"You're glowing," my friend Gina recently told me. "I wonder why. It must be because the hubby is home."
Yes, Virginia, there is a Santa Claus! Most of us are familiar with the letter to the editor that ran in the New York Sun in 1897 from then 8-year-old Virginia O'Hanlon. She wrote, " Dear editor: I am 8 years old, and some of my friends say that there is no Santa Claus. Papa says, "If you see it in 'The Sun,' it's so. Please tell me the truth, is there a Santa Claus?"
I finally did it. I learned to make fire by rubbing two sticks together. And although that particular skill is not marketable in a conventional sense and likely not necessary unless you are lost in the wilderness, I feel a sense of accomplishment.
Very often, the way you respond to a problem depends on where you sit and how you view it. As a child, my parents taught me the value of a "bird's eye view." As an activist working in the trenches of the 1960s civil rights movement, I learned about building a movement from the ground up. Today as an elected official, I try to approach issues with a big-picture view to make the best decisions for my neighbors and the state.
This is the miracle of the modern world: In advanced economies, real income per capita is at least 16 times what it was about 200 years ago.
"People have no choice and there is no way to avoid it."
As a young girl growing up in England in the 1970s and 1980s, you are brought up to believe that everything is bigger in America. The movies, we call them films, books and American tourists at the Tower of London and Buckingham Palace all proved this.
I believe in Christmas.
The first thing to know about Georgia's water worries is that just as Washington doesn't have a revenue problem but a spending problem, Georgia doesn't have a water supply problem but a water storage problem. And with a busy session and a cash-strapped state facing Georgia's legislators, members of a joint committee on water supply got a head start last week on the challenges ahead. There were some outside-the-box proposals, but there's still more that could be done.
Working to improve educational opportunities for all Georgia students is a never-ending task. Over the last eight years, we have focused on creating a "lifetime of learning" culture in Georgia, starting from early childhood to late in life. We have placed as a priority improving SAT scores and student achievement, lowering the dropout rate and sending more of our students to college.
Why do I get my flu shot? It's probably not the answer you think. Two words: "herd immunity." They are strange words, but let me explain.
Two things keep me awake at night: The threat of terrorism and wondering what, if anything, our federal government is doing about it.
No more federal earmarks!
If electing a black president with the middle name Hussein was supposed to assuage anti-Americanism around the world, WikiLeaks founder Julian Assange didn't get the message.
I've noticed along my journey that sometimes a single, brief comment from someone can greatly impact one's day.
Their histories, accurate and complete, are lost to time and buried with them and those who knew them. I wish I knew more because their stories would read like a page-turning novel.
I've always heard and read that it's a good idea to involve children in meal-preparation efforts, because they're more likely to eat dishes that they helped cook. That makes sense.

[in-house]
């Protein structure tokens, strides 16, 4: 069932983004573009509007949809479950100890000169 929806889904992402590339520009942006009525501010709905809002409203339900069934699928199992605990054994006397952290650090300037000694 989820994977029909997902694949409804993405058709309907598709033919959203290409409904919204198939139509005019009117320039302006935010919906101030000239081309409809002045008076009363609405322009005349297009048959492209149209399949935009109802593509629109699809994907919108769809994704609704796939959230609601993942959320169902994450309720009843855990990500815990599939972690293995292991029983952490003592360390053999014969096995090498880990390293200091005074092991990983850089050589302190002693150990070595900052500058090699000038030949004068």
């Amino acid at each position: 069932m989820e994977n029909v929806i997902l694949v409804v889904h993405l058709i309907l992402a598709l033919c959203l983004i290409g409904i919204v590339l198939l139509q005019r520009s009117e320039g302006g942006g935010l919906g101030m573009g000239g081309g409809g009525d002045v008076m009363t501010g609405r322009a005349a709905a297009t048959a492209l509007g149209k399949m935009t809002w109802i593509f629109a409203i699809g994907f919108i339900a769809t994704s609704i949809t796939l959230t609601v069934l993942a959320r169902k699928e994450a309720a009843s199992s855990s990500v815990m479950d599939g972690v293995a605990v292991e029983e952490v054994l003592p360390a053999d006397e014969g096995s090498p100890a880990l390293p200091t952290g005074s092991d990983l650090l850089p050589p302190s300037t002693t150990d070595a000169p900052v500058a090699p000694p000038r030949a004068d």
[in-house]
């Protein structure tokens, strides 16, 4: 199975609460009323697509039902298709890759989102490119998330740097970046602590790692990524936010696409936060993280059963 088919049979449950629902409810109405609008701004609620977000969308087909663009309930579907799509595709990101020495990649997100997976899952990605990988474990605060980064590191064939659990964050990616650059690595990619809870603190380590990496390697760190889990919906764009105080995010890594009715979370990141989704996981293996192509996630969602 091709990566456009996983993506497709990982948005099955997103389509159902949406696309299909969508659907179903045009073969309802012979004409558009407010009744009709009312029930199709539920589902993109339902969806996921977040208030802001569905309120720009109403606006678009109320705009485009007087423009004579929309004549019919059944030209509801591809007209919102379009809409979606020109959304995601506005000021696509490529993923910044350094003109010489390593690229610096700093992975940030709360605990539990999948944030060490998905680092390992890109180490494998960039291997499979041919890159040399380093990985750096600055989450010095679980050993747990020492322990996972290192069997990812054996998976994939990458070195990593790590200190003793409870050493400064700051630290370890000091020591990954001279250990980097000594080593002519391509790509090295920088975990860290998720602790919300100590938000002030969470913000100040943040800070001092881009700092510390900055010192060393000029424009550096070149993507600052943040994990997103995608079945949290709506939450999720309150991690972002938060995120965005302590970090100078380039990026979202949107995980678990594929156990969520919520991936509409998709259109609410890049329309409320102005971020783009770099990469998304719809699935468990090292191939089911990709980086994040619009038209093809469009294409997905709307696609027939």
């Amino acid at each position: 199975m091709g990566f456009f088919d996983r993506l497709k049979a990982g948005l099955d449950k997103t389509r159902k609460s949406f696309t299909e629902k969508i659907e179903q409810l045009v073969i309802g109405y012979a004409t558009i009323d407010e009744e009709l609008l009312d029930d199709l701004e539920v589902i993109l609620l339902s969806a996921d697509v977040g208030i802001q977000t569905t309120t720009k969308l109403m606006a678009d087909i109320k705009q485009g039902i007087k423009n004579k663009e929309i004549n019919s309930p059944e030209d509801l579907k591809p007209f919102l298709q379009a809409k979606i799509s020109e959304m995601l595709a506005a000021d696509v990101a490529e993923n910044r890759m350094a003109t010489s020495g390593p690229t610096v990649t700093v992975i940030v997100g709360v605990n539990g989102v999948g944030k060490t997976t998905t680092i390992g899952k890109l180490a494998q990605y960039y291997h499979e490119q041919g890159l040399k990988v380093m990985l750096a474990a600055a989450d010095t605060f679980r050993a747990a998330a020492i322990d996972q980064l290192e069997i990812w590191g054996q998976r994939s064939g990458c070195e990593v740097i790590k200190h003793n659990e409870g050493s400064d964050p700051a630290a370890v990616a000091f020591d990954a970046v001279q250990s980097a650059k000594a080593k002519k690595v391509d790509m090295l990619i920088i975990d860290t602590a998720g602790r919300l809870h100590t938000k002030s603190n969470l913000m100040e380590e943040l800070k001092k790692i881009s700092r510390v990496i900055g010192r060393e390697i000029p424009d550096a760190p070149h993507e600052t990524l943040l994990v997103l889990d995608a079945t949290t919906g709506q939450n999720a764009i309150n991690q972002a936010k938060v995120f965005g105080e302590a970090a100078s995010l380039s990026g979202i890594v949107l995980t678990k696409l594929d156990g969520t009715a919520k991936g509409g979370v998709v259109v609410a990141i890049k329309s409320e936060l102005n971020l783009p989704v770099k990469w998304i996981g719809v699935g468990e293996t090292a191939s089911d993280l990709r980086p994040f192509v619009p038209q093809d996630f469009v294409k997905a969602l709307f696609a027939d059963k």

Editor: Every decision by voters should be taken very seriously. It's our role as active citizens in this republic. This year, we have rare open seats for the U.S. Senate seat and our coastal Congressional seat. Our home front faces incredible challenges from a weak economy and illegal immigration to a lack of an energy policy and a broken healthcare system. Add to this a volatile world from the middle east to China and Russia and enemies circling America and Israel.
Editor; As a small business owner, a longtime resident of the area, and the former campaign manager for third-place finisher John McCallum, I am very interested in the current campaign to replace Jack Kingston. I believe that Buddy Carter is the right choice for my fellow voters in the First Congressional District.
As a matter of course and of principle, we generally support laws enacted to make our world, particularly our water and air, cleaner and safer for human needs.
We Americans are trapped in a political dilemma. We all like representative democracy, but we don't much like the way it's performing.
Editor; Since 1993 Jack Kingston has been our voice in Washington from Georgia's First Congressional District.
MOULTRIE - I have often used the written expression "go figure." It's kind of like shaking your head in mild amazement.
Summer definitely has arrived, as the temperature continues to rise.
Politically speaking, perhaps the biggest news story this election cycle is the historic loss of U.S. House Majority Leader Eric Cantor in a primary election.
As Americans hop in their cars this summer, gasoline prices are at a six-year high. Thanks to surging demand and continued turmoil in Iraq, gas is quickly approaching $4 per gallon.
Editor; It's about time Richmond Hill City Council is seeking ways to ease drainage problems in our neighborhoods with the purchase of 24.75 acres of swamp land from Mulberry Co., LLC. I believe the purchase of this land when developed for recreational use will definitely be an asset to the city.
With the July 22 runoff elections fast approaching, I called Junior E. Lee, general manager of the Yarbrough Worldwide Media and Pest Control Company in Greater Garfield, Georgia, to get his thoughts on the various races and to see who he thinks will make it to the finals of the November general election and who will be eliminated this round.
Ogeechee Riverkeeper Day is Saturday over at Loves Seafood. That's a good thing.
"Roll up! Roll up for the Magical Mystery Tour! Step right this way!"